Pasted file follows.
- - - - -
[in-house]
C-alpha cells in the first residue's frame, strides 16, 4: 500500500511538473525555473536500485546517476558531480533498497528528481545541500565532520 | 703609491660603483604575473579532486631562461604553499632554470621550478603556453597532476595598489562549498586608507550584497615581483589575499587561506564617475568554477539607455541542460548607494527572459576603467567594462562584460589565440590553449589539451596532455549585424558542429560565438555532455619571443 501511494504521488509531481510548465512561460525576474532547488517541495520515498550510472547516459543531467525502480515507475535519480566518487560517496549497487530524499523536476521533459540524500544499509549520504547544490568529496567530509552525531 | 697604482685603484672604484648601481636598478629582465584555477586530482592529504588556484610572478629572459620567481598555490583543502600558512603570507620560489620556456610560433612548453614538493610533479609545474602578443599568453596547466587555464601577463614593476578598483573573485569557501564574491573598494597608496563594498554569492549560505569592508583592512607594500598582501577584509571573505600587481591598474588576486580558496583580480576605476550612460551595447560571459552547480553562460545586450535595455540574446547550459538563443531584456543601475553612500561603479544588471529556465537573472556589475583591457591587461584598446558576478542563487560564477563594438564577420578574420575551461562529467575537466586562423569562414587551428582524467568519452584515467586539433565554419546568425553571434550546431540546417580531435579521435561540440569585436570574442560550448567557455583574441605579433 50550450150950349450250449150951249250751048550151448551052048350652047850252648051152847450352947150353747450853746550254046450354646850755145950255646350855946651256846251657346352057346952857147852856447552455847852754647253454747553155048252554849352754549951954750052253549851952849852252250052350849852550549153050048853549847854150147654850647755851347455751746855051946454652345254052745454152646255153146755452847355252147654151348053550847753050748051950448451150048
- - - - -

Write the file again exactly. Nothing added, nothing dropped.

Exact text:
[in-house]
C-alpha cells in the first residue's frame, strides 16, 4: 500500500511538473525555473536500485546517476558531480533498497528528481545541500565532520 | 703609491660603483604575473579532486631562461604553499632554470621550478603556453597532476595598489562549498586608507550584497615581483589575499587561506564617475568554477539607455541542460548607494527572459576603467567594462562584460589565440590553449589539451596532455549585424558542429560565438555532455619571443 501511494504521488509531481510548465512561460525576474532547488517541495520515498550510472547516459543531467525502480515507475535519480566518487560517496549497487530524499523536476521533459540524500544499509549520504547544490568529496567530509552525531 | 697604482685603484672604484648601481636598478629582465584555477586530482592529504588556484610572478629572459620567481598555490583543502600558512603570507620560489620556456610560433612548453614538493610533479609545474602578443599568453596547466587555464601577463614593476578598483573573485569557501564574491573598494597608496563594498554569492549560505569592508583592512607594500598582501577584509571573505600587481591598474588576486580558496583580480576605476550612460551595447560571459552547480553562460545586450535595455540574446547550459538563443531584456543601475553612500561603479544588471529556465537573472556589475583591457591587461584598446558576478542563487560564477563594438564577420578574420575551461562529467575537466586562423569562414587551428582524467568519452584515467586539433565554419546568425553571434550546431540546417580531435579521435561540440569585436570574442560550448567557455583574441605579433 50550450150950349450250449150951249250751048550151448551052048350652047850252648051152847450352947150353747450853746550254046450354646850755145950255646350855946651256846251657346352057346952857147852856447552455847852754647253454747553155048252554849352754549951954750052253549851952849852252250052350849852550549153050048853549847854150147654850647755851347455751746855051946454652345254052745454152646255153146755452847355252147654151348053550847753050748051950448451150048